<img height="1" width="1" style="display:none" src="https://www.facebook.com/tr?id=1334770323299307&amp;ev=PageView&amp;noscript=1">

Sunset Hill Stoneware Employee Spotlight: Jason Sonsthagen

The potters at Sunset Hill Stoneware turn and burn hundreds of unique coffee mugs each day. With military precision, our team is able to keep our whole operation running so you have the highest-quality unique mugs available.

Meet the man behind the whole operation at our pottery facility, Jason Sonsthagen. The production manager at Sunset Hill Stonware, Jason has been working with us for nearly 20 years, since he was a young man barely out of high school. His expertise extends far beyond his ability to make our unique mugs, and he uses that to his advantage when he makes our products from a humble lump of clay.

Jason Throwing video

Potters of Sunset Hill Stoneware

As our production manager, Jason oversees all of the unique coffee mugs, beer steins and other stoneware products we make in our shop. He also trains our potters and handle and medallion assemblers on how to do their jobs, and experiments in glaze chemistry to make our newest glaze colors possible. Far more than a jack of all trades, Jason is a master of his craft.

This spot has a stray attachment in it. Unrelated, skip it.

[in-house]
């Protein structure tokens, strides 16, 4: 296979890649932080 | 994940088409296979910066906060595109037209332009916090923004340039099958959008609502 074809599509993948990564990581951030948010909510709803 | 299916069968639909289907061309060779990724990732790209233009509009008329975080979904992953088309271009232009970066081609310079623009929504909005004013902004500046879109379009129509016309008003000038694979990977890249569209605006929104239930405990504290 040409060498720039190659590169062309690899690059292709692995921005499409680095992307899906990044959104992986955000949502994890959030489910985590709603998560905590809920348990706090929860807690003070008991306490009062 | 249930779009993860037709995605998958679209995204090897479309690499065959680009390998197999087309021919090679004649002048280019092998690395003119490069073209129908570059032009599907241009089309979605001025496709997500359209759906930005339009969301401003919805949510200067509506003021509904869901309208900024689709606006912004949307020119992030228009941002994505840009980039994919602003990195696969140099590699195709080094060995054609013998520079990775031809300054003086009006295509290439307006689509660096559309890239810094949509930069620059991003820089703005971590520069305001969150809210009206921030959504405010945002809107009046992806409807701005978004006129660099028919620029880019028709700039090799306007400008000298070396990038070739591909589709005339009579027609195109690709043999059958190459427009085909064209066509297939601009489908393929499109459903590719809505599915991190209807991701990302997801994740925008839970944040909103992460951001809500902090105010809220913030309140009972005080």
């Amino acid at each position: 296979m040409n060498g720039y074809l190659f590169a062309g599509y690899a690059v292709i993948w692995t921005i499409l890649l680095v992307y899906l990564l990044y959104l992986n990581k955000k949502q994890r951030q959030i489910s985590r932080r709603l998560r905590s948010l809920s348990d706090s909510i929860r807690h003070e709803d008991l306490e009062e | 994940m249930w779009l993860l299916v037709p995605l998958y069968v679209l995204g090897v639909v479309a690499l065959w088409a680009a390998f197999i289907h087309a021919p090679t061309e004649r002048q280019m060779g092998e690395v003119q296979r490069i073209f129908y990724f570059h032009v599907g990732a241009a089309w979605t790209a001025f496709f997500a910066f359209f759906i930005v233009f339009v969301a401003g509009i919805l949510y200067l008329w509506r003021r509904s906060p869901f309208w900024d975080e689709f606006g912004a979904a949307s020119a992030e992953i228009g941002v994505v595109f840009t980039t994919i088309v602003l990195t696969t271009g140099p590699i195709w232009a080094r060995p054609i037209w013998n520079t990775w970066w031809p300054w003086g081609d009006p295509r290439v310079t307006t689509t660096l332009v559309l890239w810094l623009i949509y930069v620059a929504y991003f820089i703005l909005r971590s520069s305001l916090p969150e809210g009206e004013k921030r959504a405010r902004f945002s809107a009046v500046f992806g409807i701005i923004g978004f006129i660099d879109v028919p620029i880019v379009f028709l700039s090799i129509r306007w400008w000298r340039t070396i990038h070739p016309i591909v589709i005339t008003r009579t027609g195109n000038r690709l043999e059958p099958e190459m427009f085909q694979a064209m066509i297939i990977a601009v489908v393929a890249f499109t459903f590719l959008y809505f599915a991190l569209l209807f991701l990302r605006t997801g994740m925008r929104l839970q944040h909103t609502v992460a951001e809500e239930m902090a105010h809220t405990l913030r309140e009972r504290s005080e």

Jason has been throwing pottery since he was a student at Appleton East High School, located in the nearby town of Appleton. Originally, he discovered wheel-thrown pottery thanks to his teacher, who instilled a passion for ceramics in him early in his high school years.

All in all though, Jason does not consider the route he took to get to Sunset Hill Stoneware to be typical for most potters. It's more common for potters to discover their passion for throwing in college, or even later in some cases. However, seeing how interested Jason was in learning the craft, his high school teacher took him under his wing.

"I was really fortunate to learn the basics and fundamentals of throwing from my high school teacher," Jason explained. "Typically, most people don't get that."

At his teacher's recommendation, Jason applied to work at Sunset Hill Stoneware right out of high school. Aside from a brief sabbatical away from the company early in his career, he has been working in our pottery facility throughout his adult life and has trained several other artisan potters in turn. Before becoming a professional in his own right though, he learned from other Sunset Hill potters before him and used his experiences there as a reference wherever he went.